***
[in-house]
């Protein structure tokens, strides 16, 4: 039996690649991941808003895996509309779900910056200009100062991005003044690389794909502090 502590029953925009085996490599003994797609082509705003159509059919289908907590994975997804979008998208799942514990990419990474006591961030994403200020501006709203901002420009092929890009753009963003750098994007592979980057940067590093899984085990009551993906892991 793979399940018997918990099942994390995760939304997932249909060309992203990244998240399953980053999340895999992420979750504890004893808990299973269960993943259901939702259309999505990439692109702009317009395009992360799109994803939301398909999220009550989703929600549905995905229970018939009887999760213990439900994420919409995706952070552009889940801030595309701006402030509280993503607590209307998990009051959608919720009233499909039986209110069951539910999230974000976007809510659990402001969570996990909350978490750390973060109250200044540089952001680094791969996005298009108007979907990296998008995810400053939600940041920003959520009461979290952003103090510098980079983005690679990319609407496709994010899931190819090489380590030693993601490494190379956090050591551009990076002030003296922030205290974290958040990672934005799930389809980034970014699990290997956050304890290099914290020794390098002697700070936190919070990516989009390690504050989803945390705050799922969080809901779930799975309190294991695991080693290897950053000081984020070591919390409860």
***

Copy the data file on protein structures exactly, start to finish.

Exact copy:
[in-house]
């Protein structure tokens, strides 16, 4: 039996690649991941808003895996509309779900910056200009100062991005003044690389794909502090 502590029953925009085996490599003994797609082509705003159509059919289908907590994975997804979008998208799942514990990419990474006591961030994403200020501006709203901002420009092929890009753009963003750098994007592979980057940067590093899984085990009551993906892991 793979399940018997918990099942994390995760939304997932249909060309992203990244998240399953980053999340895999992420979750504890004893808990299973269960993943259901939702259309999505990439692109702009317009395009992360799109994803939301398909999220009550989703929600549905995905229970018939009887999760213990439900994420919409995706952070552009889940801030595309701006402030509280993503607590209307998990009051959608919720009233499909039986209110069951539910999230974000976007809510659990402001969570996990909350978490750390973060109250200044540089952001680094791969996005298009108007979907990296998008995810400053939600940041920003959520009461979290952003103090510098980079983005690679990319609407496709994010899931190819090489380590030693993601490494190379956090050591551009990076002030003296922030205290974290958040990672934005799930389809980034970014699990290997956050304890290099914290020794390098002697700070936190919070990516989009390690504050989803945390705050799922969080809901779930799975309190294991695991080693290897950053000081984020070591919390409860």